After taking a 1-0 lead on a Derick Brassard tip-in at the end of the first period, the CBJ gave up two goals in 14 seconds in the middle of the second period. Clearly rattled but still determined, the Jackets mustered the necessary competitive effort to compete with the (in my opinion) prohibitive Stanley Cup favorites until the start of the third period, when Valtteri Filppula took advantage of a Steve Mason rebound that had zero defensive back-side assistance and flipped one in the back of the net to make it 3-1. The game appeared over until late in the third when the second power play unit (in a desperation empty-net configuration comprised of Umberger, Vermette, Brassard, Voracek, Russell and MacKenzie) finally slipped one past the Red Wings' penalty kill to make it 3-2 with 1:30 to go.
It ended up being too little, too late, with the Wings dropping an empty netter in to end the game.
One of the downsides of actually being able to watch the vast majority of the game when it's a loss is that it allows me the opportunity to gauge the demonstrable mindset of the two teams and, when a game starts as a virtual stalemate, to identify the moment when the game swung out of control. (Gee, why I can't a get a rousing home win to have nearly three solid hours in front of the TV? Did it have to be this game?)
The mindset of the Red Wings was pure determination. Surely having the last line change helped, but whatever smoke that Brian Rafalski was blowing up the Fox Sports Detroit reporter's rear about not respecting the new-look CBJ as opposed to prior years...well, it was a line of crap. That was a team that was loaded for bear. They wanted to take Columbus out of its game and demonstrate (once again) that they had our number. The Red Wings have a way of doing that when the Blue Jackets start getting plucky and plumb the higher levels of the Western Conference standings, and they did it again tonight (H/T to the Dispatch's Tom Reed for crystallizing that thought).
The Jackets, to me had this appearance of mild confidence - or at least the feeling of equality/legitimacy/worthiness through the first, fading as the game went on until the Moment of No Return, the Filppula double-minor at 8:11 of the third that gave the CBJ a 5-on-3 for two full minutes of the four minutes of power play time...and resulted in a whopping one shot on goal. That was soul-crushing. All the problems in the Blue Jackets power play were laid bare by the Red Wings for all to see, and the CBJ more or less went into their shell. (The Fox Sports Ohio guys did, too, in starting to talk up the new third jerseys as if their use in this game was some moral victory. Lipstick on a pig, gents...)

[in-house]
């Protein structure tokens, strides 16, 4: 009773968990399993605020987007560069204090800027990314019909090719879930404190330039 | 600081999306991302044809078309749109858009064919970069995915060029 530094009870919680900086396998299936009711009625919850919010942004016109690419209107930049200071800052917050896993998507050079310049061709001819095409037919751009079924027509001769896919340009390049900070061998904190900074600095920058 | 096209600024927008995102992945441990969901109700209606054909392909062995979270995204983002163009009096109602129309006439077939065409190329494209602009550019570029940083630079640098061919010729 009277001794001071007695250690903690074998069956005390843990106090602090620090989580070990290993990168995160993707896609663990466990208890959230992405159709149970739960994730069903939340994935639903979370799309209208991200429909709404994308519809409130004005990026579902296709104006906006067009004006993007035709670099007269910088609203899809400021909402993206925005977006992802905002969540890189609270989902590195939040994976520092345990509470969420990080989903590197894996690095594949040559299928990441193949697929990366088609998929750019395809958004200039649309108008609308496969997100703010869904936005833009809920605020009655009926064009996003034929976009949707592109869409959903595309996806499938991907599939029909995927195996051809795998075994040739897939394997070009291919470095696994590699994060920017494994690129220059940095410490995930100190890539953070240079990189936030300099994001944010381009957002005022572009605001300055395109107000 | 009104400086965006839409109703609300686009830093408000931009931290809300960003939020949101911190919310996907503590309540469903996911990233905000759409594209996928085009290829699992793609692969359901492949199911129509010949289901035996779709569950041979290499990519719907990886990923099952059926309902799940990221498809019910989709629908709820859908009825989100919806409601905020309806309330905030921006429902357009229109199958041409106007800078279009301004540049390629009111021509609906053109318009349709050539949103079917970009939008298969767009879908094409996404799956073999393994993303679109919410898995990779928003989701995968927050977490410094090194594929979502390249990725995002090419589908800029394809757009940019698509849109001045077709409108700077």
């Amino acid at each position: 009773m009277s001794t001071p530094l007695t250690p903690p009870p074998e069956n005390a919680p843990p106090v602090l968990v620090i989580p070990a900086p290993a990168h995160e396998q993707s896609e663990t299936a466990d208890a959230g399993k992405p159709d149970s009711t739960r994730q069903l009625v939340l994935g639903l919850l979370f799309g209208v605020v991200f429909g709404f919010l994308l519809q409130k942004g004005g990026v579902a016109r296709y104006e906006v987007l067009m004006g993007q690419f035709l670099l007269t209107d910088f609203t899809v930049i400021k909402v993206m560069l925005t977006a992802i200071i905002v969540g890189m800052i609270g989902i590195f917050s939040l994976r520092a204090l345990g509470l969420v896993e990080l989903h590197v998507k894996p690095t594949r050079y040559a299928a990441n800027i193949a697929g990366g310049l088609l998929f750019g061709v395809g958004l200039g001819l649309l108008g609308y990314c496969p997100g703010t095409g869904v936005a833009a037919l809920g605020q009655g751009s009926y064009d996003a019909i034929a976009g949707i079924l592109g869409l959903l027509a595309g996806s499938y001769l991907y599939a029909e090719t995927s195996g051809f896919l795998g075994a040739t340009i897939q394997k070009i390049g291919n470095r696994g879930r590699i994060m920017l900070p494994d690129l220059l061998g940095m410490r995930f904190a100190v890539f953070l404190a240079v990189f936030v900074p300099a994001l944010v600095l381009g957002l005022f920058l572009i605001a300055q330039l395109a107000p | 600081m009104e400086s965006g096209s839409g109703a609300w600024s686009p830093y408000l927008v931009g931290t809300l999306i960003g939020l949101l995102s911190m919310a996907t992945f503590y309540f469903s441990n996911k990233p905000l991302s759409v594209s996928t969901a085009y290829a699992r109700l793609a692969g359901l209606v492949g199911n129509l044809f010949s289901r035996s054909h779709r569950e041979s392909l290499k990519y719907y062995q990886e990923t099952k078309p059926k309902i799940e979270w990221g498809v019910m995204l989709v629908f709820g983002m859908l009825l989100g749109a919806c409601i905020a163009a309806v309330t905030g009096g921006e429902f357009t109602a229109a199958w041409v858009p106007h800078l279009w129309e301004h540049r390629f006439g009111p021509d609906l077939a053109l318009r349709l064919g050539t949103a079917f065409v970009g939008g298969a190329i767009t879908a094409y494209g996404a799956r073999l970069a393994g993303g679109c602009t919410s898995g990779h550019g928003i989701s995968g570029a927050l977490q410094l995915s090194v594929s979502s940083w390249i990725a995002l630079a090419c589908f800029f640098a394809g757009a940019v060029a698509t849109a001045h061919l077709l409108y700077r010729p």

|When the chips were down, who pulled through for the CBJ?|
R.J. Umberger. You shouldn't be surprised.
(Flickr photo by Dannielle Browne)
Now let's talk about the goalies. While I'm sure that Jimmy Howard will get the standard over-the-top accolades that Detroit lavishes on its hockey gods (Let's just put 'em all in the Hall of Fame and be over with it already, whaddya say?), I submit that he was not even given the opportunity to show that he was a good goalie tonight. The Detroit defense (not to mention their forwards that play genuine two-way hockey) was so stifling that I probably could count the number of good shots on Howard on one hand. And no, shots from the blue line into Howard's chest do not count as good shots. It's not that Columbus couldn't solve Howard...it's that Columbus couldn't get a decent shot off against the Detroit D.
Steve Mason, on the other hand, played a pretty impressive game in my book. For whatever reason, the Columbus defense was often way out of position against the Wings, leaving Mason to fend for himself against 41 GOOD shots.
Look at the third Detroit goal for proof, and note where Jan Hejda (35) and Anton Stralman (6) are at 0:07 of this clip. Better yet, here's the still of that moment:
|Video still taken from NHL.com, reprinted under the Fair Use clause.|